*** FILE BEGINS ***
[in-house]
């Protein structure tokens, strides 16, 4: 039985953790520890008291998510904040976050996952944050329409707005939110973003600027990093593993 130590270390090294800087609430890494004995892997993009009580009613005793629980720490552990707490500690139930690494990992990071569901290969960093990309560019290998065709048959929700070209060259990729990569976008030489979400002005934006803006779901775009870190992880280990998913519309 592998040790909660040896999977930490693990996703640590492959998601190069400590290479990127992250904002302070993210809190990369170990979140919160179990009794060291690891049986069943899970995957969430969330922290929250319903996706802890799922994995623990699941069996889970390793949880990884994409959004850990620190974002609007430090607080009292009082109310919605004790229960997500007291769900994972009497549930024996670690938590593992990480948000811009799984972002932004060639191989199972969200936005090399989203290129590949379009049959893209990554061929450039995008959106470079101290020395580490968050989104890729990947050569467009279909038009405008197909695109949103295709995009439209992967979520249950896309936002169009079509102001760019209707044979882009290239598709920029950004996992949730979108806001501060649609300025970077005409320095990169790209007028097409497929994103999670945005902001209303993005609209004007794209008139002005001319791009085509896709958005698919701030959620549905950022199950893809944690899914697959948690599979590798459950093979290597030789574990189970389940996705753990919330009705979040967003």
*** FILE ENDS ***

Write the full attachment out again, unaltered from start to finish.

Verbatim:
[in-house]
């Protein structure tokens, strides 16, 4: 039985953790520890008291998510904040976050996952944050329409707005939110973003600027990093593993 130590270390090294800087609430890494004995892997993009009580009613005793629980720490552990707490500690139930690494990992990071569901290969960093990309560019290998065709048959929700070209060259990729990569976008030489979400002005934006803006779901775009870190992880280990998913519309 592998040790909660040896999977930490693990996703640590492959998601190069400590290479990127992250904002302070993210809190990369170990979140919160179990009794060291690891049986069943899970995957969430969330922290929250319903996706802890799922994995623990699941069996889970390793949880990884994409959004850990620190974002609007430090607080009292009082109310919605004790229960997500007291769900994972009497549930024996670690938590593992990480948000811009799984972002932004060639191989199972969200936005090399989203290129590949379009049959893209990554061929450039995008959106470079101290020395580490968050989104890729990947050569467009279909038009405008197909695109949103295709995009439209992967979520249950896309936002169009079509102001760019209707044979882009290239598709920029950004996992949730979108806001501060649609300025970077005409320095990169790209007028097409497929994103999670945005902001209303993005609209004007794209008139002005001319791009085509896709958005698919701030959620549905950022199950893809944690899914697959948690599979590798459950093979290597030789574990189970389940996705753990919330009705979040967003």